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A seat at the table - The Vanderbilt Hustler: Opinion

A seat at the table

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Posted: Wednesday, October 3, 2012 10:00 am

You may be tired of hearing about Vanderbilt’s dining workers, especially if you walked past the Occupy tents at Kirkland every day last semester, but trust me, you don’t have to agree with the broader Occupy movement they were affiliated with to see the importance of the dining workers’ cause. 

Every summer, after finals are over and the campus and its kitchens stand mostly vacant, nearly 200 displaced Vanderbilt dining workers hunt for temporary work in an already dismal job market. That search becomes even more difficult when they have to tell potential employers they’ll be quitting just three months after the company has invested a few weeks into training them. The administration hypes its employment assistance programs, but according to the union stewards, Vanderbilt’s job search support for summer 2012 amounted to little more than a few “Now Hiring” flyers and a phone number for Vanderbilt Temporary Services. 

Some workers find jobs for the summer. However, some aren’t so lucky, relying on food stamps as bills pile high on empty tables and utility companies shut off the electricity and water. But these troubles don’t begin in May or end when classes start in the fall: According to the union, data from Vanderbilt’s human resources department shows that many workers’ yearly salaries fall well below the federal poverty line. During the months they’re at Vanderbilt, many of them have to take an additional full time job — sometimes two — to feed their families and make ends meet.

In May, a few of the laid-off workers invited the Chancellor Zeppos over for dinner so he could see their hardships firsthand. Rather than capitalizing on the PR opportunity, Zeppos declined, citing his concerns that meeting with them would “sidetrack the agreed-upon methods for negotiating.” Since then their requests have not been met with any public response from the administration. Their correspondence with the chancellor is available online at the OUR Vandy website for anyone interested in getting a better grasp of the situation. In their letter, the union stewards proposed a list of possible solutions, such as the following: reinstating and expanding the job fair Vanderbilt Dining used to host in March; working out more coordination between Vanderbilt Dining and Vanderbilt Temporary Services; using the university’s extensive networking to reach out the community and help workers find temporary jobs; granting reasonable bonuses following performance evaluations and establishing a benefit program to make the summer drought more bearable.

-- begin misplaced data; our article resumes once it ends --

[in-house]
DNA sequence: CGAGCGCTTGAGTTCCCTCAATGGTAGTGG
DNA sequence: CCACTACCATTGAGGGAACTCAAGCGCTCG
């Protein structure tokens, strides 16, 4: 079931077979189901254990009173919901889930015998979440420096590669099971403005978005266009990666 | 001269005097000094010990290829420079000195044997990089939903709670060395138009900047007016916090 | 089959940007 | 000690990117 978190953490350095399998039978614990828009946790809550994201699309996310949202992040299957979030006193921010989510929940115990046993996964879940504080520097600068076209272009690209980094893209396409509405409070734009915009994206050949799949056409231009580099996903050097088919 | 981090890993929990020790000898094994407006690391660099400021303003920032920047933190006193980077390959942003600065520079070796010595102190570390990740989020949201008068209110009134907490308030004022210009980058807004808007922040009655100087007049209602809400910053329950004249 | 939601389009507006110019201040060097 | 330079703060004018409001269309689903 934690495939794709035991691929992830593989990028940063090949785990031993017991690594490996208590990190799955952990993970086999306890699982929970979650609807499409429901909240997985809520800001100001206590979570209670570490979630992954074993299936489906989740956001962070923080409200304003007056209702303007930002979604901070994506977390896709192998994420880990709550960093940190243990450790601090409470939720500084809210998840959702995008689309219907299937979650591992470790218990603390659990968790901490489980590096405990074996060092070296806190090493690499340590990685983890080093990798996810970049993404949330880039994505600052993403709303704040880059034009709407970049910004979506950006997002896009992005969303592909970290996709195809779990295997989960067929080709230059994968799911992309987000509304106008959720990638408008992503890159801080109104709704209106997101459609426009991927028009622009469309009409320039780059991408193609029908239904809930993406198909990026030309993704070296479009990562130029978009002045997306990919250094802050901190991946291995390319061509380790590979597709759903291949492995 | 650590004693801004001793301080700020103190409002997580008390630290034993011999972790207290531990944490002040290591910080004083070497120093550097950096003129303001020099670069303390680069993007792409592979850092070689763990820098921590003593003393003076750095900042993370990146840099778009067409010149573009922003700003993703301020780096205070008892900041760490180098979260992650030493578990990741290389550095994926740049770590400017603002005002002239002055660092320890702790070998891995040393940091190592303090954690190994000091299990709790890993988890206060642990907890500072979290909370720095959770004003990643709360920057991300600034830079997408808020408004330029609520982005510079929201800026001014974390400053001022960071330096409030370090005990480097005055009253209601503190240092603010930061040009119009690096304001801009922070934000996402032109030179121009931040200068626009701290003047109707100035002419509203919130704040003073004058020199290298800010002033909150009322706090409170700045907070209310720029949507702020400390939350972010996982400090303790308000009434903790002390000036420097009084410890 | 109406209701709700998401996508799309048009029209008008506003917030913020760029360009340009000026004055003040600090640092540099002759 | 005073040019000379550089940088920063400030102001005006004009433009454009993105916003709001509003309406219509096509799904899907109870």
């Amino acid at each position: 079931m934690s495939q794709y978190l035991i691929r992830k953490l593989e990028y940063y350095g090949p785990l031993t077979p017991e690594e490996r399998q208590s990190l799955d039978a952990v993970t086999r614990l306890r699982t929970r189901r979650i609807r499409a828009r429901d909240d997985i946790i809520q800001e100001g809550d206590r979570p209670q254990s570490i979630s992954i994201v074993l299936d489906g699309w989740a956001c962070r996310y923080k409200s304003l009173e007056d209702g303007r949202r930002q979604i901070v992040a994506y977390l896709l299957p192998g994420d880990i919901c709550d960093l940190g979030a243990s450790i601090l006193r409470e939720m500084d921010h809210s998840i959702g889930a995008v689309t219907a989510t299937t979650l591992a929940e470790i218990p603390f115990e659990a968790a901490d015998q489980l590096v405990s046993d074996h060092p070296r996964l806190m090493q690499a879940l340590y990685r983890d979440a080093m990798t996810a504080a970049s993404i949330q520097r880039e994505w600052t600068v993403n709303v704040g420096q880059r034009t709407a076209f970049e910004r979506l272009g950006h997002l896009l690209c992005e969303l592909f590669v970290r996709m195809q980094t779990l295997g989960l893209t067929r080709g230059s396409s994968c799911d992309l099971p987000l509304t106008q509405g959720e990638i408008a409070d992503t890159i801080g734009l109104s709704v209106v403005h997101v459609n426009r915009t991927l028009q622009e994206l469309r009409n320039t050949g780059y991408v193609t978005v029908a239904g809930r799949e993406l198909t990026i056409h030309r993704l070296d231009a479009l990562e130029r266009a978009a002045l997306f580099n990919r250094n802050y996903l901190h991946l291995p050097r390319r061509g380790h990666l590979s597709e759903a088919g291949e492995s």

It’s worth noting that the Vanderbilt workers are not alone in this struggle. Over the past year, dining workers have campaigned for fairer negotiations at Harvard, Brown and Northeastern. An October editorial in Harvard’s liberal monthly magazine “Perspective” last fall echoes the sentiments of OUR Vanderbilt and the Vanderbilt workers: that such wealthy universities build up a facade of promoting caring, liberal values while failing to provide for their struggling employees should spark outrage among us. Sure, you don’t have to be an econ major to understand why such a wide gap persists between the poverty of the workers and the millions paid to our chancellor or spent on renovations and athletic facilities, but you don’t have to be a bleeding heart hippie to know why it shouldn’t. It’s time for the administration to make sure they live up to that compassionate, progressive image Vanderbilt has so meticulously cultivated. 

OUR Vanderbilt is hosting another rally this evening from 5-6 p.m. in Sarratt Student Center, room 189 next to Last Drop Coffee Shop (Note that the location was changed from the steps of Kirkland because of the chance of rain). If you think you have time, feel free to drop by. If you don’t, consider signing their petition at, or if you haven’t yet had a chance to see Sebastian Rogers’ documentary on the dining workers’ plight, give it a view. It’s only about half an hour long, and I assure you that hearing the personal narratives of these hardworking men and women you’ve seen behind the counter in Rand or Commons will change your mind.

— Eric Lyons is a junior in the College of Arts and Science and a member of the Vanderbilt Debate Team. He can be reached at

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